W.H Auden: Miss Gee (incomplete)

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  • Created by: LITBC
  • Created on: 11-04-14 21:46
Voices:
Told from an outsider's perspective, it dominates the story and helps prevail Miss Gee's lonely life. The voice is not attached to Miss Gee personally. The voice zooms in and out of Miss Gee's life simultaneously whilst zooming in on other con
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Point of View
The narrator adapts different point of views – Miss Gees first, then Doctor Thomas and lastly the Oxford groupers/Mr Rose the lecturer. This is to heighten how absurd Miss Gee's life really is as they all lack any positive memories of Miss Gee or ev
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Characters
Miss Gee is the centre of the poem. The Doctor comes in late during the poem where he takes on an active role contrasting with the Vicar where he is only active in Miss Gee's imagination/dream, not the poem itself. Miss Gee's characteristic is shown
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Summary:
The story concerns a lonely spinster, who appears to be repressed and religious. She has dreams about the vicar at her church, but otherwise seems to have no romance in her life. She visits the doctor and is diagnosed with an “oat cell carcinoma.” Sh
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Links to other poems:
Like most of the poems, it is pessimistic. It deals with thwarted hopes and the inevitability of death. It uses the ballad form, as do “As I Walked Out One Evening” and “O What Is That Sound.”
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Form:
A ballad. The ballad form was used for stories that could often be set to music. Folk songs and poems often employed the form. It usually features verses of four lines with lines two and four rhyming. It would be in iambic metre (unstressed/stress
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Narrative perspective/voices:
first person narrator who is anonymous, ironic, wry and detached but one who is omniscient, sense of a recorder of events, internal voice of Miss Gee, the vicar, Doctor Thomas, comic/ serious tone, etc.
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Setting
rural England 1930s
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Ballad
use of abcb rhyme scheme, use of quatrains, blues song (originally set to the tune of ‘St James’ Infirmary’), regular rhythm, etc.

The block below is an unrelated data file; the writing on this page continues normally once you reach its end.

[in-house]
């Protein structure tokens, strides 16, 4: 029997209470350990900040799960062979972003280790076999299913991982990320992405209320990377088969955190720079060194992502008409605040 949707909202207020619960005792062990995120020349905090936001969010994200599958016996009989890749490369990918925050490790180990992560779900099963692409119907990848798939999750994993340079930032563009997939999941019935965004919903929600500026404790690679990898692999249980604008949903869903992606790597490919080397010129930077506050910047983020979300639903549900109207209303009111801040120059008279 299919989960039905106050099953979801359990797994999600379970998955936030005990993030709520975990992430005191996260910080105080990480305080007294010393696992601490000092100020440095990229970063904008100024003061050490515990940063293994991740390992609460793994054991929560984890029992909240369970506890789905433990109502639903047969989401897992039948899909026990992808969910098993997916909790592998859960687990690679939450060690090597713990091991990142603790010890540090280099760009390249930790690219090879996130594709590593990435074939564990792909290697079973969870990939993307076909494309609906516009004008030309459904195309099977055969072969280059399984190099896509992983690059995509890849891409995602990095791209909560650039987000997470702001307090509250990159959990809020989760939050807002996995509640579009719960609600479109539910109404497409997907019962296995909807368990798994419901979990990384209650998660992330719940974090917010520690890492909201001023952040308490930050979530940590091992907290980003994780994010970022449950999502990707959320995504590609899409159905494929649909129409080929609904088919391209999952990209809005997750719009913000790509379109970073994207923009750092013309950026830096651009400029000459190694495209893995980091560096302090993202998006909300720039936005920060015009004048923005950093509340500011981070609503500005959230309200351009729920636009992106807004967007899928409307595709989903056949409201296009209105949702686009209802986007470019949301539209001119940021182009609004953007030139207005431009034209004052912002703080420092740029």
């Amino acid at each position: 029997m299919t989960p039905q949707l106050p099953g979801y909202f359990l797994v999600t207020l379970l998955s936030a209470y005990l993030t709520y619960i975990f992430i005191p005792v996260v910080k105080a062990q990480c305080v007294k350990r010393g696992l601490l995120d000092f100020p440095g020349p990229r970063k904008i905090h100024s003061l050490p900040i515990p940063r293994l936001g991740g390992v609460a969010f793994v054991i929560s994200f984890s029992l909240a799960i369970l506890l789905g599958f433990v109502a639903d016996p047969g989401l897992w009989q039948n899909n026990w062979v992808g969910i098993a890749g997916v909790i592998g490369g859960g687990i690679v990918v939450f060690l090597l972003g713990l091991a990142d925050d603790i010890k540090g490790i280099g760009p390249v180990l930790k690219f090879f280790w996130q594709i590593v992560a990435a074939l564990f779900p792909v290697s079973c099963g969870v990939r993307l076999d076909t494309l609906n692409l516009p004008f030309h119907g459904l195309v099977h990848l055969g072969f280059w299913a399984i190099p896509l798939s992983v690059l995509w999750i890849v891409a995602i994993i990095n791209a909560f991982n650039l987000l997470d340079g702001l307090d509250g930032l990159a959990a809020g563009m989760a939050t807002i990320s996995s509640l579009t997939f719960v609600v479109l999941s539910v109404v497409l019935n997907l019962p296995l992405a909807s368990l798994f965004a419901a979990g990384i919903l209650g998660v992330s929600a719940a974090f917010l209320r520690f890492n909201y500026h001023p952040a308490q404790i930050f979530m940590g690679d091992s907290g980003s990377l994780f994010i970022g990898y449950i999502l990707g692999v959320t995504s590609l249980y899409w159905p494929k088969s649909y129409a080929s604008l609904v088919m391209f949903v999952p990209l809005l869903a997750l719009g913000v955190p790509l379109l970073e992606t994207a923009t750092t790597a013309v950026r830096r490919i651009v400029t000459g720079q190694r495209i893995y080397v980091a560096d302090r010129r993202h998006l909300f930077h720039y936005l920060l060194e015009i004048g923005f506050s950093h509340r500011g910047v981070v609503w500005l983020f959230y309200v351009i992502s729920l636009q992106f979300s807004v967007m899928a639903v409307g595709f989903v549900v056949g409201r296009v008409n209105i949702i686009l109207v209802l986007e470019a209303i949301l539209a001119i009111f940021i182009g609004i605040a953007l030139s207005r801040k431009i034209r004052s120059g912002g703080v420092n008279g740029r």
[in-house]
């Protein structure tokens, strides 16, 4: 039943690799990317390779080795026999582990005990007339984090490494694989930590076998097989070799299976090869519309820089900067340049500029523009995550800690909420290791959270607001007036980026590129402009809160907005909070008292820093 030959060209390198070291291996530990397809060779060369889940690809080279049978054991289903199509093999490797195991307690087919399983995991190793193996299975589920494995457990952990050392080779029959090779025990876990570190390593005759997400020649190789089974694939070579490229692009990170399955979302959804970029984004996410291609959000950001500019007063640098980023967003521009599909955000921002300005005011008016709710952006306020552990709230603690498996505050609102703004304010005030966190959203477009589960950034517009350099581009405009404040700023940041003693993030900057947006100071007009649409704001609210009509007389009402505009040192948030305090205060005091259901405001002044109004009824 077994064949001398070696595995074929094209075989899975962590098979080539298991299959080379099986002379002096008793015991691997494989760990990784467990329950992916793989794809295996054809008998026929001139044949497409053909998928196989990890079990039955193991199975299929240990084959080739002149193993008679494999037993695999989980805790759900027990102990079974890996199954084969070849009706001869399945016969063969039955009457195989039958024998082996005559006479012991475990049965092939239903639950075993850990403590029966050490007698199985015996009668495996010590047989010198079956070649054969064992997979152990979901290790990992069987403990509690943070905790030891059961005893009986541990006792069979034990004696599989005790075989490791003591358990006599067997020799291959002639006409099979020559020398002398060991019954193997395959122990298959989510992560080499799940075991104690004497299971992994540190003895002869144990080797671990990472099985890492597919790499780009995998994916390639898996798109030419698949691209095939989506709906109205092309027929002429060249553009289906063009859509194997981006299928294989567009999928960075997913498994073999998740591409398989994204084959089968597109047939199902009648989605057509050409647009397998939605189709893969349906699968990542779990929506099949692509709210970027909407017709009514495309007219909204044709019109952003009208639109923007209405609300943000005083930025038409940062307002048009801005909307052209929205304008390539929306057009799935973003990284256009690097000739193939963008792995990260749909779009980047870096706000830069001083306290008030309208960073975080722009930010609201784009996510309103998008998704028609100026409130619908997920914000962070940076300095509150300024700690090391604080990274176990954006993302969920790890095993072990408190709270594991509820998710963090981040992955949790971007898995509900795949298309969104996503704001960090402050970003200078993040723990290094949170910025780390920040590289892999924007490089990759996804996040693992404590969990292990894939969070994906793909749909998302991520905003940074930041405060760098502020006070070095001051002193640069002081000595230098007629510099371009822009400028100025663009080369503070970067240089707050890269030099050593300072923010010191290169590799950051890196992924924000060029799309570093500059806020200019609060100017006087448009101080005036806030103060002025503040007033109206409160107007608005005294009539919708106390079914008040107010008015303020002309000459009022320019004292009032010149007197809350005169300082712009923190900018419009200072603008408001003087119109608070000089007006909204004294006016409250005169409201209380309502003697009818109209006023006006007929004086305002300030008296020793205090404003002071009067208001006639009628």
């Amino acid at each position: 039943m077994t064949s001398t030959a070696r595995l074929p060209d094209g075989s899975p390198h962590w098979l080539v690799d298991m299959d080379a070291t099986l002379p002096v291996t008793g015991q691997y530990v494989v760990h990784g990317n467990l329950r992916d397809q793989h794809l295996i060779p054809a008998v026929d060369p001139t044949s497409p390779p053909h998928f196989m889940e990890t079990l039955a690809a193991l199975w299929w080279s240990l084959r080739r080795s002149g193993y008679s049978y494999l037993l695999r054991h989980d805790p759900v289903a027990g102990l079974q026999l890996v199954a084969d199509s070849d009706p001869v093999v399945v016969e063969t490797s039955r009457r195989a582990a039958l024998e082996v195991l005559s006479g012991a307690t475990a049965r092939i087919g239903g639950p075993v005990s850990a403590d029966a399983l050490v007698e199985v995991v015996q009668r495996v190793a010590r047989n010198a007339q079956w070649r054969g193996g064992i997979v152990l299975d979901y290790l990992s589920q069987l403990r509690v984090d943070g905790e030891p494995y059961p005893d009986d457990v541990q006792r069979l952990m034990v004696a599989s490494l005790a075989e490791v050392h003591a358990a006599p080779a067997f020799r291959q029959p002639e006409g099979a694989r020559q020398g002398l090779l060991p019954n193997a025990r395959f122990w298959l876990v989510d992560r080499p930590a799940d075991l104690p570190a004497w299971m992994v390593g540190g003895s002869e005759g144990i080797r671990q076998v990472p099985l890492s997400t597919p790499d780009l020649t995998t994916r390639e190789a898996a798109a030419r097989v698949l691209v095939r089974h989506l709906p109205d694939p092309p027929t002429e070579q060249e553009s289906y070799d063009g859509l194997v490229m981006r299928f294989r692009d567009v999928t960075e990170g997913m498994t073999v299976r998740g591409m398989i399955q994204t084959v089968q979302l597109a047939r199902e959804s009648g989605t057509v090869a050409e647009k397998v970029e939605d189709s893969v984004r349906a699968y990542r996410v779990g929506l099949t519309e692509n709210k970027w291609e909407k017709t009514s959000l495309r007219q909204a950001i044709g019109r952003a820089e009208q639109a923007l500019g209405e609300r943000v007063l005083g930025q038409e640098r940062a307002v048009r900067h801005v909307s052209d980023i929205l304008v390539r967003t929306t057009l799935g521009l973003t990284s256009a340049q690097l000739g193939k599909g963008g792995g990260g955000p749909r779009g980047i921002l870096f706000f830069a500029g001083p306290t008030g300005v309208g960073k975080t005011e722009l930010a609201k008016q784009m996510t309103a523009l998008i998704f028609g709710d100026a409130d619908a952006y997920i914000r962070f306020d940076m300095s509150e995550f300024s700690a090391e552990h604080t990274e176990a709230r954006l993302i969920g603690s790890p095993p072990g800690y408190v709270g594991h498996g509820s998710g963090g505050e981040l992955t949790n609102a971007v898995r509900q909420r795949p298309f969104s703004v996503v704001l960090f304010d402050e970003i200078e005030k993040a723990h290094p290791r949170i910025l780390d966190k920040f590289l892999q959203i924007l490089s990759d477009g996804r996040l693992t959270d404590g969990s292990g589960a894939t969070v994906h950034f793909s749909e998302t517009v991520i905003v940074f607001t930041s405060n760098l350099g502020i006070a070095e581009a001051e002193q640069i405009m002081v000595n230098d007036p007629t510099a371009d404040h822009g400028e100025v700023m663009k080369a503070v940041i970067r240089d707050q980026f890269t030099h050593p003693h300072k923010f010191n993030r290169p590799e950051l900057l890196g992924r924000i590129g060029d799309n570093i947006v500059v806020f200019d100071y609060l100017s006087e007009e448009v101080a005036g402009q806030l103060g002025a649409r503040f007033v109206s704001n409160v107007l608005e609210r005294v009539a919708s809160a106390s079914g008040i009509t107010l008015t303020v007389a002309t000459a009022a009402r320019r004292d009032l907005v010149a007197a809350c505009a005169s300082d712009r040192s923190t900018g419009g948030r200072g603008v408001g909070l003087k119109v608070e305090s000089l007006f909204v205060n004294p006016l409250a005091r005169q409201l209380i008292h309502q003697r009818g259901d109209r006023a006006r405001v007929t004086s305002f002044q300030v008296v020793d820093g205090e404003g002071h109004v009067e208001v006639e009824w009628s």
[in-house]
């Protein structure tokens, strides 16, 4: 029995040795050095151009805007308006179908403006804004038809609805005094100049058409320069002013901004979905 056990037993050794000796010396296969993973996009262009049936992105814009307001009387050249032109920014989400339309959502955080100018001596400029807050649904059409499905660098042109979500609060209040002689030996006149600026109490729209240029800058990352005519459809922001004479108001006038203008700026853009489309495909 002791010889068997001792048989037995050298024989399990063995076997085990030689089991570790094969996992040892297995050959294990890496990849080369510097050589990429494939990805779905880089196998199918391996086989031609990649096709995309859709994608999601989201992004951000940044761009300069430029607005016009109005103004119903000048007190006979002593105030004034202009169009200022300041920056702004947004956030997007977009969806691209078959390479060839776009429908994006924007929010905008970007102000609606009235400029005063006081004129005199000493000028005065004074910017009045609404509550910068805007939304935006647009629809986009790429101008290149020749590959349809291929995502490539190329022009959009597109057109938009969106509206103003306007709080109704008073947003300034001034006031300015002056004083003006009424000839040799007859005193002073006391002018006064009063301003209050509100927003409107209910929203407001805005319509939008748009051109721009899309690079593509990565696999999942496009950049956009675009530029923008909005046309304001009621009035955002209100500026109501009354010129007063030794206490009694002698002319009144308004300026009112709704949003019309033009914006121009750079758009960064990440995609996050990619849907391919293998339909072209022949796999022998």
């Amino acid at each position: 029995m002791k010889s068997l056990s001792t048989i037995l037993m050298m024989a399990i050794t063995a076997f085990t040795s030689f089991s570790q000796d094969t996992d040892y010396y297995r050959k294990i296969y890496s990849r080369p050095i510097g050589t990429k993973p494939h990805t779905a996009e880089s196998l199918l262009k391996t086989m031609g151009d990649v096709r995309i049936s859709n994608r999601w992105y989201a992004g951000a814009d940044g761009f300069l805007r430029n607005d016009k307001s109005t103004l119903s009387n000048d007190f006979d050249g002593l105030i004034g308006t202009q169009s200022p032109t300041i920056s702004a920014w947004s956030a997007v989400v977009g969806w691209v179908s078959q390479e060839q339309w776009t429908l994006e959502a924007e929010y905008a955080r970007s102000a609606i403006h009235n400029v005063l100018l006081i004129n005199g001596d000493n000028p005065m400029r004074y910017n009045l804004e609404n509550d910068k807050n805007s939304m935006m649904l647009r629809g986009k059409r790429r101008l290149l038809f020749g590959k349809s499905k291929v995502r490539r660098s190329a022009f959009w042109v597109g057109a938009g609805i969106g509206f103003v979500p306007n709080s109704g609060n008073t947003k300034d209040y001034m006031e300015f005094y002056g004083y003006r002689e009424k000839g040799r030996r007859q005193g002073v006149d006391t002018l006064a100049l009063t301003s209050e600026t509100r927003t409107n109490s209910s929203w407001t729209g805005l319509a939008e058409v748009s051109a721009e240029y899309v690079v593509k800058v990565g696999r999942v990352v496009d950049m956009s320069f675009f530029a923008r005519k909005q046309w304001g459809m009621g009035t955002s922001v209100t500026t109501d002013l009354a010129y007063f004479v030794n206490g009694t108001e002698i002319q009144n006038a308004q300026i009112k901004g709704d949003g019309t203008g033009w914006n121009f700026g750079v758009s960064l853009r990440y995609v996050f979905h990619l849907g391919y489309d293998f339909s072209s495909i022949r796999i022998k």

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Use of framed narration:
linear chronology with a time jump at the end, repetition of phrasing, direct opening, central crisis – her illness, narrative gap about her actual death, comic abrupt ending, etc.
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Use of simple often monosyllabic language,
use of speech, contemporary references - ‘Oxford Groupers’, use of detail, symbolism, imagery of repression, use of names, title of poem, use of temporal markers, use of slapstick humour, use of contrast, use of the apostrophe, use of simple co
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Other cards in this set

Card 2

Front

The narrator adapts different point of views – Miss Gees first, then Doctor Thomas and lastly the Oxford groupers/Mr Rose the lecturer. This is to heighten how absurd Miss Gee's life really is as they all lack any positive memories of Miss Gee or ev

Back

Point of View

Card 3

Front

Miss Gee is the centre of the poem. The Doctor comes in late during the poem where he takes on an active role contrasting with the Vicar where he is only active in Miss Gee's imagination/dream, not the poem itself. Miss Gee's characteristic is shown

Back

Preview of the back of card 3

Card 4

Front

The story concerns a lonely spinster, who appears to be repressed and religious. She has dreams about the vicar at her church, but otherwise seems to have no romance in her life. She visits the doctor and is diagnosed with an “oat cell carcinoma.” Sh

Back

Preview of the back of card 4

Card 5

Front

Like most of the poems, it is pessimistic. It deals with thwarted hopes and the inevitability of death. It uses the ballad form, as do “As I Walked Out One Evening” and “O What Is That Sound.”

Back

Preview of the back of card 5
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